Nigeria’s foreign exchange reserves depleted by as much as $303 million over the past six weeks, data from the Central Bank of Nigeria (CBN) has shown.
Recall that the country’s external reserves did peak at $43.2 billion by January 2019, after suffering a major setback in Q4 2018. However, the recorded success was short-lived because, the CBN data revealed how there was a free fall in the external reserve between January ending and March 2019.
According to the CBN’s data, the external reserves stood at $42.8 billion as of March 12th, 2019, representing a $303 million decline.
Recent Drop in Buffer
Over the last six weeks, the external reserve reached its highest level on January 30th when it stood at $43.2 billion. As of February 5th, 2019, it had dropped to $42.9 billion.
The drop continued by mid-February, when the external reserves stood at $42.8 billion. Notably, an all-time low for the nation’s external reserve in the last 6 weeks was February 27th, when it stood at $42.3 billion.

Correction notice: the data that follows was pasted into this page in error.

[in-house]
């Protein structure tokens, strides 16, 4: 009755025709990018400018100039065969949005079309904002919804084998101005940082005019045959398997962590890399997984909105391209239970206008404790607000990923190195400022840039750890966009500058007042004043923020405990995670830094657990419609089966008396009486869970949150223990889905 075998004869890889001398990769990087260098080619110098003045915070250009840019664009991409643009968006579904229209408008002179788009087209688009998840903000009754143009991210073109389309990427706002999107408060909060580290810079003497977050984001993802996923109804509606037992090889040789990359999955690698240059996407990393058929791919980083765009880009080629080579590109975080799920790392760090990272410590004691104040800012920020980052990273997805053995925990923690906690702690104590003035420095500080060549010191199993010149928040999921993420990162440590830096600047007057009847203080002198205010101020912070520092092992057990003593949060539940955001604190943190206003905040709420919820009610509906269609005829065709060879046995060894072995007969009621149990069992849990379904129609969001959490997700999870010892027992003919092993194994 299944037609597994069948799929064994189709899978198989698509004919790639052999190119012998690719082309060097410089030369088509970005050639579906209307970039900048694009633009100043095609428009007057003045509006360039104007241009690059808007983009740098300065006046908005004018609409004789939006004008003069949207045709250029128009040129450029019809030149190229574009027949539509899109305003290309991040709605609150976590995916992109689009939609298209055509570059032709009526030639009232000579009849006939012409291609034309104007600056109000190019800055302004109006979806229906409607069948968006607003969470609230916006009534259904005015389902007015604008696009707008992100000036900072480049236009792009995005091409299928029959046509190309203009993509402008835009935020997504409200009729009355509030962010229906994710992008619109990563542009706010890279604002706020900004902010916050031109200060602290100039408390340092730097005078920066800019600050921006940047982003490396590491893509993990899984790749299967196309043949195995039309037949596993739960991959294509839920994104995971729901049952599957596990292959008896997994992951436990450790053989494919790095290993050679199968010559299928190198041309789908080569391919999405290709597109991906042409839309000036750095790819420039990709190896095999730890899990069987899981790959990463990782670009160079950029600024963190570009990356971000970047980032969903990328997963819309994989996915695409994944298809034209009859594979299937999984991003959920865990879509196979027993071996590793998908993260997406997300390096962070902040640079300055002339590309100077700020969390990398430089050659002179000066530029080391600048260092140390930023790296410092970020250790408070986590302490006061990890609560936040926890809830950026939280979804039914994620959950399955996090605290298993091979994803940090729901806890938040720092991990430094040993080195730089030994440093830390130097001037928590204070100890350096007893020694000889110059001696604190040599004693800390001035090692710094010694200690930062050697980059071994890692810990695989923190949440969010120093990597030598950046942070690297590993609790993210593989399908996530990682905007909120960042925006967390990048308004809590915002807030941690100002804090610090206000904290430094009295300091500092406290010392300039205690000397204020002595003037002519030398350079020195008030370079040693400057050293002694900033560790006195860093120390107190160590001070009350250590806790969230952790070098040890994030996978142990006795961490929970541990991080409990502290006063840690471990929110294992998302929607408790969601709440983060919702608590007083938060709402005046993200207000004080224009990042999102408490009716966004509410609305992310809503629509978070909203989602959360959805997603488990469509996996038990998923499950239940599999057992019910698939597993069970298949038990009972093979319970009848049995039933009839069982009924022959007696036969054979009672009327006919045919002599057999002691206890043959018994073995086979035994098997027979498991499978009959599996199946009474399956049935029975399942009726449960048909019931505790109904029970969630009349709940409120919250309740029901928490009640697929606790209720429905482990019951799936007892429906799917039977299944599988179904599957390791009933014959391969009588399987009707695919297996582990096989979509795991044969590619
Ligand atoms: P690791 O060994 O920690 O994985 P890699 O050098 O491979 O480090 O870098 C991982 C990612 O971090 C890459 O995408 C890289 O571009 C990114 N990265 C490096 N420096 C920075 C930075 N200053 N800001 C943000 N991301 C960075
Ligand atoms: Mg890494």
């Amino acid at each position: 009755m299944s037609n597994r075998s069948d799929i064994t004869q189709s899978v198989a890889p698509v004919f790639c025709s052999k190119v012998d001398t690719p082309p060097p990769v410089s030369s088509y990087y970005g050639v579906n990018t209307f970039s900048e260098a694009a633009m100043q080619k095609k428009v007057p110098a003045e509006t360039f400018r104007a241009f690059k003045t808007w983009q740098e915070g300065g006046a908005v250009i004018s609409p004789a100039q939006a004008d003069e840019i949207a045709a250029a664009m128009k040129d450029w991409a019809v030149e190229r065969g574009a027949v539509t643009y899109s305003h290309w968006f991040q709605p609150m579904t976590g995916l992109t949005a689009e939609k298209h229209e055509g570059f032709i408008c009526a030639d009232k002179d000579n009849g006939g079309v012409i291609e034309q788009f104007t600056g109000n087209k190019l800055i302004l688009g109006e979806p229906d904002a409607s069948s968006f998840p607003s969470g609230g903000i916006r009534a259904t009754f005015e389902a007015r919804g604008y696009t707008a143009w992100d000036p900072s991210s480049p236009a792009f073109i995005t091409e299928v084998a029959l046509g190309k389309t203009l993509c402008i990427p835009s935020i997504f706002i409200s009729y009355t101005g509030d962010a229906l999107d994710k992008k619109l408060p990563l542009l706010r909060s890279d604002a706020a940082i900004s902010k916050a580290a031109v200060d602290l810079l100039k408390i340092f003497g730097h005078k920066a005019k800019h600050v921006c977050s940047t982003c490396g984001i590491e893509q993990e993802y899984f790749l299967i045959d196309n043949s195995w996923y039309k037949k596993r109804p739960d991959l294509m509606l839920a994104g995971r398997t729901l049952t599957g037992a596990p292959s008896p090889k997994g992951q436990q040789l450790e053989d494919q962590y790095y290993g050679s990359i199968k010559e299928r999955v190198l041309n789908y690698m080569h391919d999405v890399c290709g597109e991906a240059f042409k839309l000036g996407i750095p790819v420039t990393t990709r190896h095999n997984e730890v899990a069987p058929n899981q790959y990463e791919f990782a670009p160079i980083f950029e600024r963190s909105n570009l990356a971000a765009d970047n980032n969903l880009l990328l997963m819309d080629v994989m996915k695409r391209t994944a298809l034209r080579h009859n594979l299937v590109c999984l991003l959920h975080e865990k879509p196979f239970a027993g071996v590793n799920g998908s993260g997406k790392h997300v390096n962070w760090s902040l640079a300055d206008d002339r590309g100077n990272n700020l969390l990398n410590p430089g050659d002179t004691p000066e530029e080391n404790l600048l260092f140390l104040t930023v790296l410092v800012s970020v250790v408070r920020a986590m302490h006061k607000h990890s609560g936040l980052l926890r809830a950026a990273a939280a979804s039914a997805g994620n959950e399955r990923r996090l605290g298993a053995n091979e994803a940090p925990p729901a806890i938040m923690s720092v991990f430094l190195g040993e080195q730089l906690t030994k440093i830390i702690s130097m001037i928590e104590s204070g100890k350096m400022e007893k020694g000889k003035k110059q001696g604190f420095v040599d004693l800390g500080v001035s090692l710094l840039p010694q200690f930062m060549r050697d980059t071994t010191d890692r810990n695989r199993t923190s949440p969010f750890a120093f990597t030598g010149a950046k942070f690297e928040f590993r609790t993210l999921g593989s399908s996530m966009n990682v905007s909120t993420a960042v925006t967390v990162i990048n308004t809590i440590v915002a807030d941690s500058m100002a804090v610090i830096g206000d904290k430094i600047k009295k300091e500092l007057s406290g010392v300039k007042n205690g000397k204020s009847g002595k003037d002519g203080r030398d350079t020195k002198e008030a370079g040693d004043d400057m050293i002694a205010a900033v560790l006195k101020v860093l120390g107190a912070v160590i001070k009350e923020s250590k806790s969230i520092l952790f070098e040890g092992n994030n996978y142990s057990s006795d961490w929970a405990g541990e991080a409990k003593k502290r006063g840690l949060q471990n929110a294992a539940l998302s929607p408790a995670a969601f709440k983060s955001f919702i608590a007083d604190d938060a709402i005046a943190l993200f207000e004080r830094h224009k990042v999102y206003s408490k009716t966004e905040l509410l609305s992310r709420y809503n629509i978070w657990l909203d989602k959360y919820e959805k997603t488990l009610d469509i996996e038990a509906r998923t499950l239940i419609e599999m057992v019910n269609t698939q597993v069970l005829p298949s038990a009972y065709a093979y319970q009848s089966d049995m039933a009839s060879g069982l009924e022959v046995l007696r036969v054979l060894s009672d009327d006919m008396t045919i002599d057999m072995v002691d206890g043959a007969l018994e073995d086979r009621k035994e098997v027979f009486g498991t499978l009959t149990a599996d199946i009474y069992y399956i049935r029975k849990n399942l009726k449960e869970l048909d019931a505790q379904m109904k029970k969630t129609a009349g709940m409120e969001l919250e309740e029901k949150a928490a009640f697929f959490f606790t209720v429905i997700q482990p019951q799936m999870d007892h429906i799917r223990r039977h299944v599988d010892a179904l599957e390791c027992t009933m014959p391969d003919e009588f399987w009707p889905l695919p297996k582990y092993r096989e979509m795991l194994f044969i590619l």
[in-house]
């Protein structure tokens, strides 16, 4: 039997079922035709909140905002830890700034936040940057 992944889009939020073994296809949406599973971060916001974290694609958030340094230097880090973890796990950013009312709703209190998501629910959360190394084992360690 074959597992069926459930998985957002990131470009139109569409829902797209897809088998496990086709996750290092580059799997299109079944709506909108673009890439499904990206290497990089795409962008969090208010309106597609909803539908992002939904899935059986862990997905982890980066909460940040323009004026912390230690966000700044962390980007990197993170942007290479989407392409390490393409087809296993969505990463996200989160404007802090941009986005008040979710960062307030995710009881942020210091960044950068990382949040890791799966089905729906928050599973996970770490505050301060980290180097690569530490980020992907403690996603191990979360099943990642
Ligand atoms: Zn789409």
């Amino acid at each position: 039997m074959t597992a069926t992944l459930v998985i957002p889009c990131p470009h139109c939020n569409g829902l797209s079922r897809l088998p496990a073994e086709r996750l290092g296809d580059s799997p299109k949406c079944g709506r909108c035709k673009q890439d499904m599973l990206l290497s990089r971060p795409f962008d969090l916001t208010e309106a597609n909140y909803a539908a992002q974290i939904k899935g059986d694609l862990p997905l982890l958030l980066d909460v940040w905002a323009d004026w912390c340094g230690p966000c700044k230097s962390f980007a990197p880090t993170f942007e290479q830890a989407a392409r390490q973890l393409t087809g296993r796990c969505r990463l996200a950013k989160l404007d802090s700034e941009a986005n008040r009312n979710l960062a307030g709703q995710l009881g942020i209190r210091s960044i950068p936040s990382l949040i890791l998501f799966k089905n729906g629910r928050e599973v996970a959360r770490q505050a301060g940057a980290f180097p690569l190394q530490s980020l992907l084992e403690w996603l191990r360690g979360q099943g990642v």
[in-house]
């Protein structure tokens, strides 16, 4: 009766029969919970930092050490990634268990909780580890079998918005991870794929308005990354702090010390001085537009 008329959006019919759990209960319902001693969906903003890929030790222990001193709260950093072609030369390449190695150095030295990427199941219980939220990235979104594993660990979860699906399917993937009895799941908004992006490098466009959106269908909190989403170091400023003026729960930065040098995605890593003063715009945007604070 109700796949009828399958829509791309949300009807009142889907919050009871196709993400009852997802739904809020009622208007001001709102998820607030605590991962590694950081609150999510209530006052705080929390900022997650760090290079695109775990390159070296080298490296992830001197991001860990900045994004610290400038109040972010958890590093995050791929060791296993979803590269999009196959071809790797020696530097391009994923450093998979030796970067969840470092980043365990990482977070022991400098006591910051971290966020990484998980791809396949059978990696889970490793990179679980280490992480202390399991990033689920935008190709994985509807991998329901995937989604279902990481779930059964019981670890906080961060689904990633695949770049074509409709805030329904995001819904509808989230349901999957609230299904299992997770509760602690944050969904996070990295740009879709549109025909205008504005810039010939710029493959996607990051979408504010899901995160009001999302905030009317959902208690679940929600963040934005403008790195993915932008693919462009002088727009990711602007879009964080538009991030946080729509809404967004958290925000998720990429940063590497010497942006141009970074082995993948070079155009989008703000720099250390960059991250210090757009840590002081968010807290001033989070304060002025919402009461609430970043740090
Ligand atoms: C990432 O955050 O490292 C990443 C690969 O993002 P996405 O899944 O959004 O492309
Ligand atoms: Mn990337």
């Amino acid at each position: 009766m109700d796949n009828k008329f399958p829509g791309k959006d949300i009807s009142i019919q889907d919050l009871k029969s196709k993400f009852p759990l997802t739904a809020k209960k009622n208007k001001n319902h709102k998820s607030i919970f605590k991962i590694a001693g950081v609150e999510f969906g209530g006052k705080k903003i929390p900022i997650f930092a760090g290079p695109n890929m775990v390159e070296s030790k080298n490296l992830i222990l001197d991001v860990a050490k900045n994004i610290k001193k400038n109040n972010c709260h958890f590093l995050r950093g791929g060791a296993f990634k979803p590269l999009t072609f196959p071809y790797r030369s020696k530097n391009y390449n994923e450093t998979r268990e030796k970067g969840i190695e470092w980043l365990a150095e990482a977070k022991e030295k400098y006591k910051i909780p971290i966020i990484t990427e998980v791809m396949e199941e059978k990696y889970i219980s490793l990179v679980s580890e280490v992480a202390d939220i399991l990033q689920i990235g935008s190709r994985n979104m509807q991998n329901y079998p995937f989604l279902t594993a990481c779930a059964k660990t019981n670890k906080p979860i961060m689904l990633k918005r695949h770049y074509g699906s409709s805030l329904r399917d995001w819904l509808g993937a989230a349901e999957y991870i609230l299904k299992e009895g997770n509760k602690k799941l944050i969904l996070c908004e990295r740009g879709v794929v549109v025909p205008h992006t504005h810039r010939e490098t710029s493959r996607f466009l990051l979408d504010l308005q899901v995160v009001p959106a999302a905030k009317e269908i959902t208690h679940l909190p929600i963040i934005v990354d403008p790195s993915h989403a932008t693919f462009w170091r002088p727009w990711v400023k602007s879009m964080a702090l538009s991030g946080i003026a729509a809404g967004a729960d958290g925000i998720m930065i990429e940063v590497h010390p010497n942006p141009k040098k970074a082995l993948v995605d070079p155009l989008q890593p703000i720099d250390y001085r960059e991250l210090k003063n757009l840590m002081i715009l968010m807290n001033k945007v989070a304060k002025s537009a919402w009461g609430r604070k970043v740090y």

Freefall in external Reserves during Presidential election
The last decline in external reserve happened by the end of February 2019. As you should know, this period coincided with the Presidential elections in Nigeria.
Between February 15th and March 4th, 2019, the external reserves had dropped by $520 million. On the 15th of February, it stood at $42.8 billion, only to drop to $42.3 billion on March 3rd, 2019.
Notably, between 22nd and 25th of February 2019, external reserves depleted by $148 million. Also, note that this period was the weekend of Nigeria’s presidential election.
In the meantime, it is beginning to rise again
The country’s reserve has relatively been on the rise. While the external reserve stood at $42.3 billion on March 3rd, it rose to $42.8 billion on the 12th of March.
Factors responsible for the rise
It will be recalled that Nairametrics, last week published an article where it drew readers’ attention to the fact that Nigeria defied OPEC quota by increasing crude oil production.
Moreso, the CBN’s recently released the balance of payment report for 2018, and it showed that foreign direct investments dropped in the last quarter of 2018. Hence, Nairametrics is of the opinion that with the fall in the prices of crude in recent months, the improvement in Nigeria’s external reserves can be traced to the increase in crude oil production in the last two months.